Our unhoused neighbors are cut from the same cloth and created by the same God that created us all. Some may struggle with addiction. Some may have a felony on their record. Some may live with mental or physical health burdens that are exacerbated by the trauma of being unhoused. But none of that makes them unqualified to have a home. We have the same population of people that are housed that do not have to endure the negative judgement and gaze when they are experiencing the worst that this world has to offer. There are housed neighbors who are actively abusing drugs or alcohol. There are housed neighbors who have lengthy rap sheets, but perhaps they have a network of family and friends that connect them to employment and opportunities, and we have housed neighbors that suffer with severe mental and physical health burdens that will never end up living outside.
I would hate to believe that the way in which we talk about our unhoused neighbors and what is considered best for them comes from a place rooted in racist ideology, but it is hard to overlook when the majority of those experiencing homelessness are Black people and more specifically Black men. I spend a lot of time discussing the concept of “housing first.” The truth is that whether it is housing first or housing later – the solution to homelessness is housing. Arguments that our unhoused neighbors need to complete services, get clean and sober, get upskilled and trained and employed or employable prior to gaining the privilege of living in their own home is often at one end of the conversation. That angle sometimes incorrectly frames the philosophy of housing first.
Housing first only seeks to prioritize the immediate need of giving people one of the most basic human rights and needs and that is shelter. Most people experiencing homelessness are not struggling with drugs and alcohol. A huge number of unhoused people are not fighting mental or physical health issues. Often the population that most of us see experiencing homelessness, tend to be at the intersection of these experiences and thus we often wrongly paint the whole population with this wide brush.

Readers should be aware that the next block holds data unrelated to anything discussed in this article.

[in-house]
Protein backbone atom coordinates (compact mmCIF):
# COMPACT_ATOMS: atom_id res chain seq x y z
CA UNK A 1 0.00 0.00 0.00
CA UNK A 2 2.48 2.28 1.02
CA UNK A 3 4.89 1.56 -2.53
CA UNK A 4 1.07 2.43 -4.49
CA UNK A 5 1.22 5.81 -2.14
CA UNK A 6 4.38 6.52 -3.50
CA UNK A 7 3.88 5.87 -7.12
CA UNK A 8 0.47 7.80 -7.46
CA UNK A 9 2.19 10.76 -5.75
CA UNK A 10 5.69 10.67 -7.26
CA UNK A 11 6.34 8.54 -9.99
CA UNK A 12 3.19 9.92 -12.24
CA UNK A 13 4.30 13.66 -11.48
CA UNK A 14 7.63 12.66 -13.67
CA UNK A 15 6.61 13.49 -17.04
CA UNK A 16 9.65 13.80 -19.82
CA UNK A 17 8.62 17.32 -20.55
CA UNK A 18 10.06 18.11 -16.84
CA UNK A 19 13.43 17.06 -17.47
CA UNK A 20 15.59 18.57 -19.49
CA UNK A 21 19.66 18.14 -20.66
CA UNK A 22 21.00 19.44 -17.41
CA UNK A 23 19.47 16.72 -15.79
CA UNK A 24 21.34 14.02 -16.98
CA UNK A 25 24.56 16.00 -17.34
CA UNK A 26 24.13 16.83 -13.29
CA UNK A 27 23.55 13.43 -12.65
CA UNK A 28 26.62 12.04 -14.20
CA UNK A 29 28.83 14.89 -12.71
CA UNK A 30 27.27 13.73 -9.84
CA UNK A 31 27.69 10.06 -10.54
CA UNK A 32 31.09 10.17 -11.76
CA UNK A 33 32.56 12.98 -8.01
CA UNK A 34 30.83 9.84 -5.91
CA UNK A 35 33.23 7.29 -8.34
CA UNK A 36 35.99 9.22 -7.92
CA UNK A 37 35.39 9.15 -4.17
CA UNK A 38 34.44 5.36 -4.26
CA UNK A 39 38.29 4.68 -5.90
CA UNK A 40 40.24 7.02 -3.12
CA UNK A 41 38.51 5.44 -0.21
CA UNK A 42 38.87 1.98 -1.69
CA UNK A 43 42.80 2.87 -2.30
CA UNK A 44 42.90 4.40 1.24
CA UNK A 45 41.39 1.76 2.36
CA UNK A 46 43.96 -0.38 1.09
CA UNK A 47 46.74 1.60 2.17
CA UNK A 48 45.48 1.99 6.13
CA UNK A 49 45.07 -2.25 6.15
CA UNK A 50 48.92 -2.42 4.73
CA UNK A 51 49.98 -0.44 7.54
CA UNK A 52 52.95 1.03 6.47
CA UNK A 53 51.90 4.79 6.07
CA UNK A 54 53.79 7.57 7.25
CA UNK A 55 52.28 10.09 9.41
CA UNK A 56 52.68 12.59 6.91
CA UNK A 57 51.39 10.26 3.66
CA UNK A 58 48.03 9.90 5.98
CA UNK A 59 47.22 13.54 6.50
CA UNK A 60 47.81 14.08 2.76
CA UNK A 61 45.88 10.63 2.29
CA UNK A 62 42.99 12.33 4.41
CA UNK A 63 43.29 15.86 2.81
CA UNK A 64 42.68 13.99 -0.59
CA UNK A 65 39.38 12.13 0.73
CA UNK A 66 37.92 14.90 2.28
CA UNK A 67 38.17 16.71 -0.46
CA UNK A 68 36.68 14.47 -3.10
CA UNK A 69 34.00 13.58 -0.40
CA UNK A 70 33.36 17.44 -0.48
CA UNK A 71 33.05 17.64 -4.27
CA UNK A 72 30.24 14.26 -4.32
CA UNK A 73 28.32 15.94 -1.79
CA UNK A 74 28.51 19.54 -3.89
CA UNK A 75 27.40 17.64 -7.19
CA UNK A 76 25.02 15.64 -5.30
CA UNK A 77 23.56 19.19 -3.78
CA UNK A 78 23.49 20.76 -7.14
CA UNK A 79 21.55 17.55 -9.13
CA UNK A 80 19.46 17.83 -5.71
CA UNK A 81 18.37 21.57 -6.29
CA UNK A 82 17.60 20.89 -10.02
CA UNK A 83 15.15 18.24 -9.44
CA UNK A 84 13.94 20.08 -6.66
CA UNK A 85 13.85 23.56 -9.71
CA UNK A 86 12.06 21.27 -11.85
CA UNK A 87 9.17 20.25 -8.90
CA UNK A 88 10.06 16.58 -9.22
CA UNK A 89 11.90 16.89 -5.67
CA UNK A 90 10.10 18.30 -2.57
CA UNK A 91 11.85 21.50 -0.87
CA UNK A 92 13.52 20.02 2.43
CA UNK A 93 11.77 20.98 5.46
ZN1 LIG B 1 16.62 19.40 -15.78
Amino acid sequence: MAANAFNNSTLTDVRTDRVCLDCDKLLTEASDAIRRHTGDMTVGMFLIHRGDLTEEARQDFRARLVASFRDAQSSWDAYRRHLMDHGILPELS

Our system does not seek to only serve one population or the other, but this system has worked and is working to create an equitable system that provides opportunities for people to access the most appropriate intervention for their overall health and well-being. That requires funding, policies and housing options that meet the distinct needs of our unhoused neighbors and that requires intentional inclusion of our unhoused neighbors in building a system that works to meet their needs and provide robust options.
The solution to ending homelessness is housing, whether you want to say housing first or housing later. Without housing, we won’t end homelessness. We need a variety of options and avenues to keep people housed and get people housed, quickly and effectively. The needs of our unhoused neighbors are diverse, and the solutions are and should be just as diverse. We will not reduce the solutions of homelessness to an either/or discussion, but we will continue to focus on a both and approach to serving our neighbors. With one year under my belt, I am looking forward to continuing this work alongside our shelter providers, nonprofit agencies, government, and philanthropic partners. Onward to more years of centering the voices and needs of those with lived experience in creating solutions to prevent and end homelessness.